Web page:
Hélène Cook, un des six photographes du collectif Bruxelles Pixels, était invitée en compagnie de Les Visites de mon Voisin, Anecdotes historiques inutiles et Brussels Nice Guide de Autrement sur BX1, une émission présentée, tous les mardis à 18h25, par Cyprien Houdmont et Jean-Christophe Pesesse et s’intéressant aux nouveaux modes de vie urbains, aux comportements sociaux, aux relations sociales et psychologiques, au bien-être et à la transition écologique.
BX1 Août 2022 Focus : Potagers Urbains et Promenade Verte
« Focus » est une émission de 26′ de BX1, média de Bruxelles, présentée en alternance par Cyprien Houdmont et Arnaud Bruckner chaque samedi de juillet et août 2022. Les émissions du mois d’août seront consacrées à la photographie à Bruxelles.
L’appel à candidature pour participer à notre cinquième édition de l’exposition « Schieven Regards » est disponible sur le site web de Bruxelles Pixels. N’hésitez pas à nous faire parvenir votre candidature avant le 30 septembre !
Vibrant, Interesting, Urban, Storytelling, Creative, Observant… these are just some of the words that come to mind when describing the photography of this month’s Spotlight guest. She’s quiet , but her photos pack a huge punch with brilliant colors and clever POV that make you see the world in a different way. I am so excited to present to you my Spotlight on Hélène Cook.
Who are you?
I am a French national born in 1972 and living in Brussels, Belgium. Photography is my hobby and I am mostly an urban photographer. I love street photography – I know this is not very original in this group – and also cityscapes and architecture. I am an optimistic person and I like to reveal beauty and positive emotions in my photography through catching scenes, vibrant colours (I mostly shoot in colour although I love black and white shots too), dynamic compositions and humour. Street photography is very challenging for a shy and discrete person like me but it’s fun trying and very rewarding when you get a good picture. Photography allows me to concentrate on the world around me and forget about the daily frustrations. And it is also a great way to make new friends everywhere, including in this group which allowed me to discover, follow and actually meet and become friends with some fantastic photographers .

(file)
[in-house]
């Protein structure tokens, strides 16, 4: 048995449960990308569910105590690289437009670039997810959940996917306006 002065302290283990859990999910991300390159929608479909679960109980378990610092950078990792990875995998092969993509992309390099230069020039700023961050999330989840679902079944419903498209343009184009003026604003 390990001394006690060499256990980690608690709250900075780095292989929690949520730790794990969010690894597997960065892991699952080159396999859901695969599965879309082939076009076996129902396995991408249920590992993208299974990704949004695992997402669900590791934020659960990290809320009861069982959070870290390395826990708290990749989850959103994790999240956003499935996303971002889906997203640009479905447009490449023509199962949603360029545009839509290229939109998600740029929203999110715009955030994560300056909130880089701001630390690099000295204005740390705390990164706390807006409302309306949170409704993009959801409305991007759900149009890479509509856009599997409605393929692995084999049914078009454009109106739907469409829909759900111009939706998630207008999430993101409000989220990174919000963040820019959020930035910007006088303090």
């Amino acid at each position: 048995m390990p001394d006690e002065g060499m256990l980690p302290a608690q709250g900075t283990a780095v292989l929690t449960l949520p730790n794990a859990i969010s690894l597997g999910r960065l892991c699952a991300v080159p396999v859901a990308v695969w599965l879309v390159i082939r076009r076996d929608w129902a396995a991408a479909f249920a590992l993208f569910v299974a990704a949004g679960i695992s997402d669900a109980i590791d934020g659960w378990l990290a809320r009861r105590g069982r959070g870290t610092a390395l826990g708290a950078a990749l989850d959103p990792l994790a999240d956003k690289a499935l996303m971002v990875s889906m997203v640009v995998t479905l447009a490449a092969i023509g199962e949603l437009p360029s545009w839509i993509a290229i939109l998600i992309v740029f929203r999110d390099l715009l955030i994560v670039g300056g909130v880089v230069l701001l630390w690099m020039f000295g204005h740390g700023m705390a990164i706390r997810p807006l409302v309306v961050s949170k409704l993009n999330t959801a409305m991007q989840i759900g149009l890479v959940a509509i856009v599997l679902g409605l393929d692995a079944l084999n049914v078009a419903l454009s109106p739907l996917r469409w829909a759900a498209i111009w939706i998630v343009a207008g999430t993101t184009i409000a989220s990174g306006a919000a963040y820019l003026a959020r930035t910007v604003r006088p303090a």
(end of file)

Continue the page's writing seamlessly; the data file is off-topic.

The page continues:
How did you get into photography ?
I have always liked taking snapshots since I was a kid, first with cheap point-and-shoot cameras and now with better gear and manual or semi-manual modes. I remember that, as a teenager, I had cut from a magazine a print of Steve Mc Curry’s Afghan girl with the powerful green stare and stuck it on one of my school books. But my photography adventure really started about 8 eight years ago when a colleague talked to me enthusiastically about a photography course she was following and showed the progress she had made in relatively short time. As I was not satisfied with my own shots, I decided to enrol the course and was immediately hooked by the photographic magic. This course not only taught me the basics of the light triangle and composition but also focussed on creativity and building an artistic approach. I felt in love with the photography masters and the power of strong images and wanted to get good photographs as well.
How much time do you dedicate to it?
Not enough, haha! More seriously I am not shooting as often as I would like to because of a demanding job and family duties but I try to maximise my chances by always carrying a camera in my bag, even a small one, for example when I go to work in case an opportunity occurs such as in the public transport. When I have time during weekends I take my bigger camera, a set of lens, sometimes a tripod and I go and shoot with more precise intentions. Occasionally, I would go on photo weekends with friends. And family holidays are also an occasion: when we visit a new place, I try to arrange a moment for myself to meeting with a local photographer to get an original flavour of the place.
What inspires you ?
The photography masters are a constant source of inspiration for me: Henri Cartier-Bresson for its sense of timing and composition, Vivian Meier whose fantastic street candid shots were just starting to be revealed when I started in photography, Dorothea Lange for her emotional portraits of American families during the great depression, Helen Levitt and her photos of kids playing in the streets of New York in the 30’s and 40’s and her subway shots, Saul Leiter for its original view points and his use of colours, Joel Meyerowitz (for its striking scenes) and Steve Mc Curry both of whom I had the chance to meet and talk to on the occasion of conferences in Brussels, Matt Stuart for his humour and his incredible eye capturing gestures in the street (I was lucky to follow a workshop with him and I learned so much), and many other great photographers including in this group.